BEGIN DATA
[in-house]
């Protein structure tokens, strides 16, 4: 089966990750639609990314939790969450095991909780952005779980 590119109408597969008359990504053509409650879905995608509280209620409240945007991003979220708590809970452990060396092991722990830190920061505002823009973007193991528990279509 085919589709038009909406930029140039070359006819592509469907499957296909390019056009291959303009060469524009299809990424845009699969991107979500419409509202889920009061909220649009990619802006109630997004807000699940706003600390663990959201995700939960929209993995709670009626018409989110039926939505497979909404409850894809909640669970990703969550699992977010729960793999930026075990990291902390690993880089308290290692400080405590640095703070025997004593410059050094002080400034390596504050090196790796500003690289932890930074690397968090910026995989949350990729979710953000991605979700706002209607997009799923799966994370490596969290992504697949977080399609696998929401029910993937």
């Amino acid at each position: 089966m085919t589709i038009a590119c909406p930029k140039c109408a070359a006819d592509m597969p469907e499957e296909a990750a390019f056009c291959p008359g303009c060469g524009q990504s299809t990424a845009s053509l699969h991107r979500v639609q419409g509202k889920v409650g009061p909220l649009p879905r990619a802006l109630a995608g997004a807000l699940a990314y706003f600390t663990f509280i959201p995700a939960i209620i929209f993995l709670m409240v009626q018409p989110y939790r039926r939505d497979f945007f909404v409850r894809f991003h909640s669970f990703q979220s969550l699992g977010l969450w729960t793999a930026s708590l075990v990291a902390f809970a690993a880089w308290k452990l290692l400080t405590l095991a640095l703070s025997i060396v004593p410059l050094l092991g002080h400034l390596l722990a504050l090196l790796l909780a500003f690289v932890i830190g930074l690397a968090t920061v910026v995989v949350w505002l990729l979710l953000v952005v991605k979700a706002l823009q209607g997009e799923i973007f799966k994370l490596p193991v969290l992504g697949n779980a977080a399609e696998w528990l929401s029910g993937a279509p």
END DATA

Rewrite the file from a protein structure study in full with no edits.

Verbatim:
[in-house]
């Protein structure tokens, strides 16, 4: 089966990750639609990314939790969450095991909780952005779980 590119109408597969008359990504053509409650879905995608509280209620409240945007991003979220708590809970452990060396092991722990830190920061505002823009973007193991528990279509 085919589709038009909406930029140039070359006819592509469907499957296909390019056009291959303009060469524009299809990424845009699969991107979500419409509202889920009061909220649009990619802006109630997004807000699940706003600390663990959201995700939960929209993995709670009626018409989110039926939505497979909404409850894809909640669970990703969550699992977010729960793999930026075990990291902390690993880089308290290692400080405590640095703070025997004593410059050094002080400034390596504050090196790796500003690289932890930074690397968090910026995989949350990729979710953000991605979700706002209607997009799923799966994370490596969290992504697949977080399609696998929401029910993937």
């Amino acid at each position: 089966m085919t589709i038009a590119c909406p930029k140039c109408a070359a006819d592509m597969p469907e499957e296909a990750a390019f056009c291959p008359g303009c060469g524009q990504s299809t990424a845009s053509l699969h991107r979500v639609q419409g509202k889920v409650g009061p909220l649009p879905r990619a802006l109630a995608g997004a807000l699940a990314y706003f600390t663990f509280i959201p995700a939960i209620i929209f993995l709670m409240v009626q018409p989110y939790r039926r939505d497979f945007f909404v409850r894809f991003h909640s669970f990703q979220s969550l699992g977010l969450w729960t793999a930026s708590l075990v990291a902390f809970a690993a880089w308290k452990l290692l400080t405590l095991a640095l703070s025997i060396v004593p410059l050094l092991g002080h400034l390596l722990a504050l090196l790796l909780a500003f690289v932890i830190g930074l690397a968090t920061v910026v995989v949350w505002l990729l979710l953000v952005v991605k979700a706002l823009q209607g997009e799923i973007f799966k994370l490596p193991v969290l992504g697949n779980a977080a399609e696998w528990l929401s029910g993937a279509p």